Medicine of the Future: Faster, Cheaper, Everywhere
Health is priceless. All the beauty we possess only matters if we have a healthy life. And day by day, the field of medicine is offering up new strategies for combatting diseases and even stopping them before they start. With the help of artificial intelligence and our work on household medical devices, we’re doing our part to ensure that everyone has access to these advances and the medical services they need to live a healthy life, while also making healthcare cheaper, faster, and more agile.
Health Is Everyone’s Right
Through our projects in the field of medicine, we strive to improve the living standards of people on limited incomes with insufficient access to healthcare. Our innovative medical work will make healthcare not only more affordable, but also more accessible. We are developing strategies to ensure top-notch, affordable healthcare is available to people everywhere, from well-developed urban centers to the most remote corners of the world.
Science, Skills, Technology
Medical advances are driven by scientific research and the new understandings it brings of the body, the diseases that affect it, and how they can be treated. Equally important to healthcare outcomes are the clinical experience and skill of our doctors and the role of technology. Technology contributes more to the healthcare ecosystem every year, both in the diagnosis and in the treatment of disease. At Tekhnelogos, we believe that all three of these areas—science, medical expertise, and technology—are fundamentally interdependent, and we incorporate all three into our medical R&D work.
In the future, computers will be playing an ever-greater role in many professions, including medicine. In fact, in the near future, we’re more likely to see a doctorless clinic than we are to see a driverless truck. This is because there’s so much more data and information available about the work of doctors than there is about other professions. By analyzing the decisions of doctors and the data from patients’ physical examinations using AI, we will greatly increase the performance of our diagnostic and treatment systems. Here at Tekhnelogos, we are excitedly preparing for this great revolution. We are working on a multi-layered AI diagnostic and treatment system where machine intelligence will be used in preliminary diagnosis, testing and imaging recommendation, definitive diagnosis, and, finally, drug and treatment recommendation.
Agile Clinics in the Digital Age
Physical clinics and hospitals will likely always remain the core of the healthcare system, but technology is making it possible to transport more and more of the services they provide to homes and smartphones. As this trend continues, healthcare will become increasingly agile, moving away from huge hospitals to small health centers, at-home devices, and smart apps, all of which will help to distribute healthcare more evenly across society and bring it closer to patients. For this new order, we are working on agile clinical models that will move health services to smartphones, supported by an integrated physical clinic where doctors and patients will have active online communication. These clinics will also provide us with the health data we need to train AI systems, turning digital records and information into better healthcare outcomes for all.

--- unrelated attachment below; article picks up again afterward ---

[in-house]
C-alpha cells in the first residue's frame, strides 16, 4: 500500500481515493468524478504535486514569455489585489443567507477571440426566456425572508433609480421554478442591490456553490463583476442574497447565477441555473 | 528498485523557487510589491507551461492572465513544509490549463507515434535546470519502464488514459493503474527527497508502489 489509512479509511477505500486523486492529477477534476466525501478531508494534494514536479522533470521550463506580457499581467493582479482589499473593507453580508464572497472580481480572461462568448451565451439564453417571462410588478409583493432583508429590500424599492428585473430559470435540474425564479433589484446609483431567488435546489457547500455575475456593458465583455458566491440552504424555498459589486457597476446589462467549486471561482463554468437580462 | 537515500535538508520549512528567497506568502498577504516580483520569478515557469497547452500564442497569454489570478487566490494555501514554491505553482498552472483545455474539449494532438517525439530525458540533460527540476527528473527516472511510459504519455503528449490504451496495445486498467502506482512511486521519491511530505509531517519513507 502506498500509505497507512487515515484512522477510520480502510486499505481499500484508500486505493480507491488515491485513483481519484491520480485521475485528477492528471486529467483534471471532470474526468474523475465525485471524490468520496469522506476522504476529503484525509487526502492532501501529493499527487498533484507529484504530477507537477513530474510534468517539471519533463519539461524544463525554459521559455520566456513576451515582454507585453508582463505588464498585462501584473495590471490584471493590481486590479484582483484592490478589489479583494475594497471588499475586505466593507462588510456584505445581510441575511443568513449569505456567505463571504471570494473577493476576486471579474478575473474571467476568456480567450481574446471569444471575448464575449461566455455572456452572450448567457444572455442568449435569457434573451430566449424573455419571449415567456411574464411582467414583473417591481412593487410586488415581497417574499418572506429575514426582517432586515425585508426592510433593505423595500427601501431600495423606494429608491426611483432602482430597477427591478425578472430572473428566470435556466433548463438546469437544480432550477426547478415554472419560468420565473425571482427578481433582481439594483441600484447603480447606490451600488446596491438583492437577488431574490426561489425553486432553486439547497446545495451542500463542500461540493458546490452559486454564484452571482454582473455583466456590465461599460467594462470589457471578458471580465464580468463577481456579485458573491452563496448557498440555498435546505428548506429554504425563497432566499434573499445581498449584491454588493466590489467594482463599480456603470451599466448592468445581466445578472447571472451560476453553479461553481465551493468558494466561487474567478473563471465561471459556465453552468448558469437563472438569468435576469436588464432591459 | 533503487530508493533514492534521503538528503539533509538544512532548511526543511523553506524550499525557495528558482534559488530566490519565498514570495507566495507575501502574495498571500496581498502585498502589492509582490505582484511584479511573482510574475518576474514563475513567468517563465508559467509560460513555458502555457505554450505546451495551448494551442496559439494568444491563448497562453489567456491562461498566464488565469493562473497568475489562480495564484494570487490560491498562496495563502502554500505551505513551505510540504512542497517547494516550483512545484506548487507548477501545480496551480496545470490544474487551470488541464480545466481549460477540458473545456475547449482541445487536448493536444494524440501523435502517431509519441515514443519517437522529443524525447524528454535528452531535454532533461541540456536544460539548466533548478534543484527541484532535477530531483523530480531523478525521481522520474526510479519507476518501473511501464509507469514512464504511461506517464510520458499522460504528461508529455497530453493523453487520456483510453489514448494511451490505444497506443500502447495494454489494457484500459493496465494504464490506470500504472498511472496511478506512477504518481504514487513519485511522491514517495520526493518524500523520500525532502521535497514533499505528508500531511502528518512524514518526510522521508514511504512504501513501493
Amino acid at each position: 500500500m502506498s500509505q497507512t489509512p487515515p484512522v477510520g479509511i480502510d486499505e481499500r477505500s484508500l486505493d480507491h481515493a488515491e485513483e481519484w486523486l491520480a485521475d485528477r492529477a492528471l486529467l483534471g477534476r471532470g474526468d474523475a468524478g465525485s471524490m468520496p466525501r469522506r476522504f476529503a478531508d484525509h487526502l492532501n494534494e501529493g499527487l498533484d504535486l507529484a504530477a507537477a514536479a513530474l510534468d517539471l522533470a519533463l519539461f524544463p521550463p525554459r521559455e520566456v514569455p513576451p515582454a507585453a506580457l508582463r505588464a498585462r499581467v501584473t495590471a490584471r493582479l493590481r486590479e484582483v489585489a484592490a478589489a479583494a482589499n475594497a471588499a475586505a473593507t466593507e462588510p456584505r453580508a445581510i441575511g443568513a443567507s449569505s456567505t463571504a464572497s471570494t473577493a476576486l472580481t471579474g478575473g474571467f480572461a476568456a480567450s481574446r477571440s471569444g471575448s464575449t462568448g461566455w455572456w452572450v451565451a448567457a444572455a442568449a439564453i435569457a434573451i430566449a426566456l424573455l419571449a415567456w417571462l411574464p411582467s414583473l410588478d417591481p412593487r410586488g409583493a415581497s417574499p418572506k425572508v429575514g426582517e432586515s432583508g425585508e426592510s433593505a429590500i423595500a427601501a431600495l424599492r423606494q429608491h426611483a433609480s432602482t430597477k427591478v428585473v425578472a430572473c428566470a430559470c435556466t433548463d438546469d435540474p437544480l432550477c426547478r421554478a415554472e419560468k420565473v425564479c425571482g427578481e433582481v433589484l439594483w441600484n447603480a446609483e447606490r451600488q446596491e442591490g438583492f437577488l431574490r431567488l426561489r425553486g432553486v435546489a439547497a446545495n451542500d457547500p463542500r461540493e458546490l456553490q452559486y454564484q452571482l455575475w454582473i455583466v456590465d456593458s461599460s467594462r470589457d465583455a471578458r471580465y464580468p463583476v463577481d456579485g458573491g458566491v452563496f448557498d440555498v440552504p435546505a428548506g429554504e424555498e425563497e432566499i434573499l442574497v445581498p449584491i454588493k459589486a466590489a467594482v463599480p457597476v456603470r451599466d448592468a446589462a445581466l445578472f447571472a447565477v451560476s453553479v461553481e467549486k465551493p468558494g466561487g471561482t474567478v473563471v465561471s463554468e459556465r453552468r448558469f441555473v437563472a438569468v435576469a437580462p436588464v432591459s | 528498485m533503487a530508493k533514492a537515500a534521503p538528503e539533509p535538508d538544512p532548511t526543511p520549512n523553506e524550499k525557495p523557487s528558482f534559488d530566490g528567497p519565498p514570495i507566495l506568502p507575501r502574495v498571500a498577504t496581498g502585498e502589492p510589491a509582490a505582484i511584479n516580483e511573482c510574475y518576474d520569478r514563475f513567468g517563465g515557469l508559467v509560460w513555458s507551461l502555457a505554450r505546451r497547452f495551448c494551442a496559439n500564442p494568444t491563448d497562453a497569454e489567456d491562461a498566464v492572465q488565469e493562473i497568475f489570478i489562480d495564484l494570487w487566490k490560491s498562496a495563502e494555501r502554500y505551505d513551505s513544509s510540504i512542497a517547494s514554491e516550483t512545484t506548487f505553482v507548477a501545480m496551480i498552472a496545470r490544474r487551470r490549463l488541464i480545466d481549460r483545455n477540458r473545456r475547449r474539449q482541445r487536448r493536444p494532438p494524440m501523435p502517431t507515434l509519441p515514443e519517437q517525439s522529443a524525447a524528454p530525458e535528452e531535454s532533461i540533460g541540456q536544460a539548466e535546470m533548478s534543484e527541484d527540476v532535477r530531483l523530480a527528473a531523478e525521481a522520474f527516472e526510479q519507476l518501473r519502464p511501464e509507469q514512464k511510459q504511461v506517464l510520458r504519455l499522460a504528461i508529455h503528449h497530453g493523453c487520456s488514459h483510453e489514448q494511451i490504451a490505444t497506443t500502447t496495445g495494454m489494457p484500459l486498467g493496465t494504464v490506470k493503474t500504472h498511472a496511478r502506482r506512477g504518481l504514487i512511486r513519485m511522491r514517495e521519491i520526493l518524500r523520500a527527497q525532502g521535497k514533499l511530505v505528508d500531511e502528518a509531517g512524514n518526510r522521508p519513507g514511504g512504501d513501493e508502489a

Telemedicine for Widespread Healthcare
Telemedicine, meaning remote diagnosis and treatment, allows doctors and patients to transcend the boundary of physical distance, long one of the main barriers to healthcare access. Technology makes this possible. Telemedicine requires smart IT systems and sensors that can take patient readings and transmit them to a doctor or smart diagnostic system. Some of this equipment might be as large as an ambulance or a large box, some as small as a purse or a phone. Sensors could be wearable, or even embedded in the human body. No longer will the reach of the doctor’s stethoscope be the determinative factor in healthcare. An ophthalmologist in Istanbul will be able to examine and recommend treatment to a patient in a far-off village a world away. The transformative potential of telemedicine is unparalleled in the history of modern medicine, holding out the opportunity for equality in healthcare for all; and in line with this potential, we’re investing heavily in R&D work in the field. Right now, we are working on a multi-sensor household telemedical device that will be able to take respiratory, abdominal, heart, and temperature readings and ear, nose, and throat images from a patient and transmit them to doctors.
Professor Mustafa Kamasak
Rapid progress in information technologies will lead to a transformation in the field of health, as in many areas, which will make the use of new technologies in the healthcare system obligatory rather than optional. One of these technologies is telemedical systems that will allow physician–patient interaction on different platforms. I anticipate that telemedical applications will be integrated into the existing healthcare system in the short to medium term. In this way, a structure will emerge in which our limited resources will be used more efficiently and effectively and all of the participants in the healthcare system will benefit
Medical R&D Projects Galen Clinic
Integrated clinical software that allows remote physical examinations and facilitates the data entry of doctors throughout the treatment process.